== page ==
In this study, aerosolized ceftazidime appeared to attenuate the increase in pulmonary TNF- , IL-1 , and IL-8 during the first week of ICU stay. These findings are presumed to be beneficial since other critically ill populations have been shown to have poor outcomes when pulmonary cytokines remain elevated over time.[26] Increases in TNF- and IL-1 were related to an increased frequency of VAP, whereas decreases in these markers were related to a decreased frequency of VAP. These results are similar to previous data that showed increases in pulmonary TNF- , IL-6, and IL-8 are predictive of subsequent development of pneumonia.[24,25] Plasma cytokine changes were similar between the groups and did not parallel the BAL results. These findings were similar to those of previous trials of patients with thoracic trauma or pneumonia.[27,46,47]

Unfortunately, interpretation of our data is somewhat limited by baseline disparities in BAL TNF- , IL-1 , and IL-8 concentrations ( Table 4 ). This finding was surprising given the clinical similarities between groups including the timing of the baseline BAL. Indeed, the opposite may have been expected since the placebo group may have had more thoracic trauma at baseline.[46] It is possible that varying antiinflammatory processes in this group may have attenuated the proinflammatory response; however, no such mediators (e.g., IL-4, IL-10) were measured. It could be argued that pulmonary cytokines had more of an opportunity to decrease over time in patients treated with ceftazidime because of higher baseline values. Nonetheless, the results were relatively consistent for TNF- , IL-1 , and IL-8 over time and seem to indicate that patients receiving aerosolized ceftazidime had an attenuation of these cytokines.

A second limitation is the wide variability in the pulmonary cytokine concentrations. This is common in studies of this type and may be due to factors such as interpatient genetic differences or type of injury.[25,26,27] As other authors have done, the variability was accounted for in this study by using nonparametric statistical methods for data that were not normally distributed.[25] Finally, it is unknown why attenuation of the most pleotropic mediators (TNF- , IL-1 ) had a relatively smaller effect on cytokines later in the inflammatory cascade (IL-6, IL-8).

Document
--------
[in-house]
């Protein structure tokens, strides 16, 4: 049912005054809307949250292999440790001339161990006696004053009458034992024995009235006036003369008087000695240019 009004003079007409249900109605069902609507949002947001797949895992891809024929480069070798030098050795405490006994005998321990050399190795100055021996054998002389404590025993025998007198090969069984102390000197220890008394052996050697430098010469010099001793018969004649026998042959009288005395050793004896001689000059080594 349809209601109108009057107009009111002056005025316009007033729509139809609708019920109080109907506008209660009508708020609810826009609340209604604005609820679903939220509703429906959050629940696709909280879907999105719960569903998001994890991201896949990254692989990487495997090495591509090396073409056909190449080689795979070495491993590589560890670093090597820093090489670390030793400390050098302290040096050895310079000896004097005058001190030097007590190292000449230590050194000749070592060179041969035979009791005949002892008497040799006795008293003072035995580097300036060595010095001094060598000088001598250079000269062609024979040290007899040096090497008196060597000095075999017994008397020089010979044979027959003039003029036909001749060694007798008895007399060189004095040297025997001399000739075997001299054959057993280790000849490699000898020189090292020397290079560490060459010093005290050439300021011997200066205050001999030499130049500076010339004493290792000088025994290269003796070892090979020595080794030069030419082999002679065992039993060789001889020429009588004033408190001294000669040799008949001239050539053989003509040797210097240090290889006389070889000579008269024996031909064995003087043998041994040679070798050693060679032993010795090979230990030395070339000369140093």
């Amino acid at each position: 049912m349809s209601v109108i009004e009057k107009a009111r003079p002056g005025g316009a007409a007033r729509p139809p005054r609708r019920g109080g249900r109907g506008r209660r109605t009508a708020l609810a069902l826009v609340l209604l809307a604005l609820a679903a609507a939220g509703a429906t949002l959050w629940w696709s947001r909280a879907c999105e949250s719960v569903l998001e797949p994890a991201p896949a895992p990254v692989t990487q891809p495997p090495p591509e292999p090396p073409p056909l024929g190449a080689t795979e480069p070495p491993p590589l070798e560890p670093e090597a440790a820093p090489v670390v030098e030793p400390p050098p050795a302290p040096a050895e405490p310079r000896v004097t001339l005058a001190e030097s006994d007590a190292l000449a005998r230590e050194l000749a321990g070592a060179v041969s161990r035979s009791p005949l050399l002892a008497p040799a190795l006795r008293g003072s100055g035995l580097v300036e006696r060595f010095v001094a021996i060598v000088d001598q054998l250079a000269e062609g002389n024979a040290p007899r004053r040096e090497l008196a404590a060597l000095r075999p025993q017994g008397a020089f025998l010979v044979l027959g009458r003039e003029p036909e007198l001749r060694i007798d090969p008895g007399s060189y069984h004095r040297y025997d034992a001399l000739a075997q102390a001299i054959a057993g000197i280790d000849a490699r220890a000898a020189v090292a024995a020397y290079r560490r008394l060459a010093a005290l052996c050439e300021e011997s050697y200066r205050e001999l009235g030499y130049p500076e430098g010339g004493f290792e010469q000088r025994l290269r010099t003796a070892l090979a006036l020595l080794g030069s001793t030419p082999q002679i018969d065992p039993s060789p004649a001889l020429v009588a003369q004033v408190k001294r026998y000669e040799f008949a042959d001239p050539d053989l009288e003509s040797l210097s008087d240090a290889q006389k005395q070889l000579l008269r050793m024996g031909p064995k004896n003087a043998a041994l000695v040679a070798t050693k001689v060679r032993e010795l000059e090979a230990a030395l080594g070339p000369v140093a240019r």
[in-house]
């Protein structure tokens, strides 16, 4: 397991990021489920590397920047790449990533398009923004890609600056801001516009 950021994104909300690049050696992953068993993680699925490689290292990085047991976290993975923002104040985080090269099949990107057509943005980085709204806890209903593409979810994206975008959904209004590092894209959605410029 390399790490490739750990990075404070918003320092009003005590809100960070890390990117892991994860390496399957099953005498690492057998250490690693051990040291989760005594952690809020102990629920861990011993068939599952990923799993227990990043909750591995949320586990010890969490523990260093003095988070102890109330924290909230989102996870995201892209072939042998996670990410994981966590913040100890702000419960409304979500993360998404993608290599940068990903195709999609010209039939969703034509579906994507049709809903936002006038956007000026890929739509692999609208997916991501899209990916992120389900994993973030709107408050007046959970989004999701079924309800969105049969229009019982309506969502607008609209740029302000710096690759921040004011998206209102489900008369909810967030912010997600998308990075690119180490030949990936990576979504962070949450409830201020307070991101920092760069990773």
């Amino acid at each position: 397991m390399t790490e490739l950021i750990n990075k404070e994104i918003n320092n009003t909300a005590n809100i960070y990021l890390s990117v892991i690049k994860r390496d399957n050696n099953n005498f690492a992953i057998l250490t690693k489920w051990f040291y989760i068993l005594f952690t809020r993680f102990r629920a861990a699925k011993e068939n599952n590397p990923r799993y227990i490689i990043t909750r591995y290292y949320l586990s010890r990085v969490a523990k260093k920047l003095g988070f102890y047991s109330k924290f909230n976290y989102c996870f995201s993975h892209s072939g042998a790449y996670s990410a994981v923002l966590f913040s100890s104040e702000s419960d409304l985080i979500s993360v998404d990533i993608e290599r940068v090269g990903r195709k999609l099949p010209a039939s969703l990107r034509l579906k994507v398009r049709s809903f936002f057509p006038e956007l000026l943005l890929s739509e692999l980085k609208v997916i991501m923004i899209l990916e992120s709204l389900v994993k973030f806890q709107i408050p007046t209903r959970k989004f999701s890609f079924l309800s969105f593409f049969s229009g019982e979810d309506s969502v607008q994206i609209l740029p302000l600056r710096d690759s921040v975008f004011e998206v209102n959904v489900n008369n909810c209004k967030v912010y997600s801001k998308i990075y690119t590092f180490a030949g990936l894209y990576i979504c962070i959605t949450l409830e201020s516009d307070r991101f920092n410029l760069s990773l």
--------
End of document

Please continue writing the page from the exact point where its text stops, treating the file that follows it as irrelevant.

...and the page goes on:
Despite these limitations, the results of this study add to the growing body of research that suggests antibiotics may have advantageous immunomodulatory effects independent of antimicrobial activity. Cephalosporins have been shown to directly attenuate TNF- and IL-6 release in vitro, and imipenem decreased bacterial-induced lung injury in an animal model.[23,48] Interestingly, aerosolized imipenem was superior to intravenous administration for preventing bacterial-induced lung injury.[22] The authors speculated that this effect may have been due to higher concentrations achieved with aerosol administration. A recent clinical trial showed decreased pulmonary neutrophil concentrations in patients with mechanical ventilation who received aerosolized aminoglycosides.[21] An alternative explanation for the cytokine changes seen in this study could be that the antimicrobial effect of ceftazidime did not allow bacterial growth and subsequent activation of the proinflammatory cascade. Further studies are required to fully elucidate the contribution of immunomodulation to the efficacy of aerosolized ceftazidime.